Life was messy in the winter of 2015. My long-time girlfriend and I had split up for the third and final time, I was bogged down in another semester of college, and my financial prospects were a total wreck. I had walked almost everywhere that winter, in a pedestrian-hostile part of Columbus, because I couldn’t afford to put gas in my car.
Had you asked me then, I would have said the only thing I could look forward to was the warmer walking weather of spring. I was wrong, of course, and wrong because I was too lost in the frenetic shuffle to notice what a gift I had made for myself. Because I was so geographically limited, I spent more time at home than I had in years. More time at home meant more reading, more writing. I certainly needed the extra time to work.
I was desperate for cash. I was a full-time student. I wrote advertising copy for the Ledger-Enquirer, edited local art and entertainment magazine, worked part-time in the Columbus State grants office and took as much freelance work as I could find–I wrote blogs on everything from scented candles to Ayurvedic medicine. It was maddening. I was running through the gutter of busy streets to and from class, composing lines in my head as my feet thumped the cold pavement, hoping to get to a dry place before all the words disappeared from my over-taxes and, let’s face it, very average brain.
And I was still so desperate for money, I did the only other thing I knew to do that would fit with the already unmanageable schedule: I submitted stories and essays to every paying journal I could find. I must have submitted two dozen pieces to four dozen journals. For all of those submissions, I made one—one—publication. And the princely recompense for my efforts? Ten who American dollars, sent via PayPal, before processing fees.
This was also the spring semester in which I enrolled in Joe Miller’s creative nonfiction workshop. He and I were often at odds that semester; when he was eager about my subject, he was gloomy about my treatment, and visa versa. But Joe, a man entirely without guile, notice I worked hard. He could see my writing improve. He decided I ought to be the featured reader at the semester’s premier showcase for creative writing students: The David Diamond Reading and Recital Series.
The series, named for classical composer David Diamond, whose link to the Columbus area I’ve entirely forgotten, was started by poet, professor and Director of the Carson McCullers Center, Nick Norwood. The series pairs a CSU writing student with a Schwob Conservatory artist or ensemble for an evening of reading and music. Pretty cool event, and it carries on every semester, though the event has migrated from the Smith-McCullers House to the more commodious Bo Bartlett Center. Music students perform regularly; for writing students, it’s the great honor of the semester. It’s a big deal.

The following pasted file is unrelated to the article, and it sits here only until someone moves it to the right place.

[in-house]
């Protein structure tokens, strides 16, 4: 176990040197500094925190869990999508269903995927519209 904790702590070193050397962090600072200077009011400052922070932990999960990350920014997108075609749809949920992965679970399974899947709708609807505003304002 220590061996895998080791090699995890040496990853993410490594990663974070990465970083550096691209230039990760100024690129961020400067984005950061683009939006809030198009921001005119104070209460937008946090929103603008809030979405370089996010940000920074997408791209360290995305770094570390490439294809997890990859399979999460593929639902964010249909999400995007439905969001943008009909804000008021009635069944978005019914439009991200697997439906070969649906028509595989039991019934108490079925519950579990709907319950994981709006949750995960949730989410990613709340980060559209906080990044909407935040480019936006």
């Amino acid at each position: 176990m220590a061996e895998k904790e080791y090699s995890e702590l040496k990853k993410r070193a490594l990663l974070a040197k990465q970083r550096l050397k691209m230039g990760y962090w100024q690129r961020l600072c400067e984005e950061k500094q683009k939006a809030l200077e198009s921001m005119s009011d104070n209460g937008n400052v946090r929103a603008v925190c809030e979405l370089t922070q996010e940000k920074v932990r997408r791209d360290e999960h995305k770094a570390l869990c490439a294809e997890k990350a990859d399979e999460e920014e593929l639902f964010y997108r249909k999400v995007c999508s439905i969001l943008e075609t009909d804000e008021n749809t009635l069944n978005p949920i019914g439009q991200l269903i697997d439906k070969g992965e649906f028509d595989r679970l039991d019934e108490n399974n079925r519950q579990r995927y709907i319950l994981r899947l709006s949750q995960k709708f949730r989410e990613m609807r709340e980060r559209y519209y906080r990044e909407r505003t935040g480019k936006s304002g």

And so the day of the reading came. I dressed in appropriately-scuffed chukka boots and a rumpled sport coat with elbow patches. I allowed myself use of the car. I drove to campus and printed the short essay I planned to read. It was a 500-word sketch, restrained, tasteful, and I thought it better to leave the audience interested in more than leave them daydreaming about another round of refreshments. I felt light, ready, relaxed. I was going to kill.
The Smith-McCullers House is a lovely stuccoed bungalow on a level lot in one of the city’s oldest neighborhoods, as notable for its ‘established landscaping’ as for its ability to hold property value. Cars lined the quiet street when I pulled up and I could see a few people chatting on the porch. Inside, I shook hands with fellow students, with several professors who had come out for the event. I found a glass of wine and settled into conversation with one of the woodwind players who would perform after my reading. And then Joe, flushed, finds me.
“What are you reading,” he asked. I showed him the two double spaced pages I’d printed earlier. Joe was still then a new professor and this was the first event for which he was responsible. He knew the piece I intended to read, and I was glad to be so prepared for his first show. He asked, “what else are you reading?”
I didn’t have anything else. It had not occurred to me to consider how much time I was expected to fill. I explained my logic in choosing this single, short reading.
“You’re supposed to cover fifteen minutes,” he said. “At least.”
We were only a few minutes away from my introduction. Joe was supposed to go before a dozen of his peers plus fifty other attendees and tell them his hand-picked writing student would read for, at best, five minutes. The musicians would then close the night with twenty minutes of music.
The only thing I could do was open, on my phone, the one essay I had published, the one for which I’d been paid ten bucks, pre-fees.
“Tom Ingram will read [Title of Some Essay I’ve Forgotten], plus a brand new piece he’s just had accepted to a prestigious online literary journal,” Joe announced. He held out his arm, inviting me to the podium. Joe gave them the information as best he understood it, but he had misunderstood two key points. The journal was neither prestigious nor even a literary journal.
But, after reading the prepared essay and thanking everyone for their applause, I pulled out my phone. I explained that if cannibalism for humans is eating human flesh, then autocannibalism must be eating one’s own flesh. I then read “Open Letter to a Very Cool Underground Writer and Occasional Autocannnibal.”
I hope you will take a moment to read the essay. It’s shorter than the introduction you’ve just read. I mean, if you made it this far.
I would also like to note: there is nothing cool about Gene Gregorits. I did not think much of him then as an artist, and I think almost nothing of him now as a human being. But whatever his species, he did cut off a piece of his ear, fry it in butter and eat it. So he remains, however loathsome, a true autocannibal.